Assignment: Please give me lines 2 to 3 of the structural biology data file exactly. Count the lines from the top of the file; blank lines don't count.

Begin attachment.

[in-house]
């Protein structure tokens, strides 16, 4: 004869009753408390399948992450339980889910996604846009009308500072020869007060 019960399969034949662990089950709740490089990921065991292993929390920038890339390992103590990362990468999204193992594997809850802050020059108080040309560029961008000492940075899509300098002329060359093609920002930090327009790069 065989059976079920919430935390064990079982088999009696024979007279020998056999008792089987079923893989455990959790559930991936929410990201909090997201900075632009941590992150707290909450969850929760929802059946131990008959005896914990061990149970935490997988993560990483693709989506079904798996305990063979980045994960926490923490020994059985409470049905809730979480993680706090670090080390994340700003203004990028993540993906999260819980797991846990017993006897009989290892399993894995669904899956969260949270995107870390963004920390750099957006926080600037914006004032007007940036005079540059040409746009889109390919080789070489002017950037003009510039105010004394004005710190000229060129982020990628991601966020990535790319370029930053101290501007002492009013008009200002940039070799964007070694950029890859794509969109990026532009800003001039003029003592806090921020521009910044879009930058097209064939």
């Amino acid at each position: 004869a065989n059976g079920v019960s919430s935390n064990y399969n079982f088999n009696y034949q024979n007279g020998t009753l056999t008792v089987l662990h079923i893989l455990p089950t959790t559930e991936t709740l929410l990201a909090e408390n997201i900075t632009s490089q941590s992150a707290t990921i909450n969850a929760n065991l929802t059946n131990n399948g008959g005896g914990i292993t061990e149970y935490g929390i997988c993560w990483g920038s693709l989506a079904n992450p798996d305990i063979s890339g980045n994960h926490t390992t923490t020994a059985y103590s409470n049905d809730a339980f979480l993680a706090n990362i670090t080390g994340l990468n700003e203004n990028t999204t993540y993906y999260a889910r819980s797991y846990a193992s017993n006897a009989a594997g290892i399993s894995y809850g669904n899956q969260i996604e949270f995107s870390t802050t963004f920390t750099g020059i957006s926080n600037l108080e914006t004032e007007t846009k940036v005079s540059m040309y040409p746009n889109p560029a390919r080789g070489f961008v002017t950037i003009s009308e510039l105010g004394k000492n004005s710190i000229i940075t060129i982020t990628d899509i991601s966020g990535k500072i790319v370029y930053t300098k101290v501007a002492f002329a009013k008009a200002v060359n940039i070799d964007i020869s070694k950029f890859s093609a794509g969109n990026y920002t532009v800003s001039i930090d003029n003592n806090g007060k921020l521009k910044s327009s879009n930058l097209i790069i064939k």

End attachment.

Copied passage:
């Protein structure tokens, strides 16, 4: 004869009753408390399948992450339980889910996604846009009308500072020869007060 019960399969034949662990089950709740490089990921065991292993929390920038890339390992103590990362990468999204193992594997809850802050020059108080040309560029961008000492940075899509300098002329060359093609920002930090327009790069 065989059976079920919430935390064990079982088999009696024979007279020998056999008792089987079923893989455990959790559930991936929410990201909090997201900075632009941590992150707290909450969850929760929802059946131990008959005896914990061990149970935490997988993560990483693709989506079904798996305990063979980045994960926490923490020994059985409470049905809730979480993680706090670090080390994340700003203004990028993540993906999260819980797991846990017993006897009989290892399993894995669904899956969260949270995107870390963004920390750099957006926080600037914006004032007007940036005079540059040409746009889109390919080789070489002017950037003009510039105010004394004005710190000229060129982020990628991601966020990535790319370029930053101290501007002492009013008009200002940039070799964007070694950029890859794509969109990026532009800003001039003029003592806090921020521009910044879009930058097209064939």
């Amino acid at each position: 004869a065989n059976g079920v019960s919430s935390n064990y399969n079982f088999n009696y034949q024979n007279g020998t009753l056999t008792v089987l662990h079923i893989l455990p089950t959790t559930e991936t709740l929410l990201a909090e408390n997201i900075t632009s490089q941590s992150a707290t990921i909450n969850a929760n065991l929802t059946n131990n399948g008959g005896g914990i292993t061990e149970y935490g929390i997988c993560w990483g920038s693709l989506a079904n992450p798996d305990i063979s890339g980045n994960h926490t390992t923490t020994a059985y103590s409470n049905d809730a339980f979480l993680a706090n990362i670090t080390g994340l990468n700003e203004n990028t999204t993540y993906y999260a889910r819980s797991y846990a193992s017993n006897a009989a594997g290892i399993s894995y809850g669904n899956q969260i996604e949270f995107s870390t802050t963004f920390t750099g020059i957006s926080n600037l108080e914006t004032e007007t846009k940036v005079s540059m040309y040409p746009n889109p560029a390919r080789g070489f961008v002017t950037i003009s009308e510039l105010g004394k000492n004005s710190i000229i940075t060129i982020t990628d899509i991601s966020g990535k500072i790319v370029y930053t300098k101290v501007a002492f002329a009013k008009a200002v060359n940039i070799d964007i020869s070694k950029f890859s093609a794509g969109n990026y920002t532009v800003s001039i930090d003029n003592n806090g007060k921020l521009k910044s327009s879009n930058l097209i790069i064939k």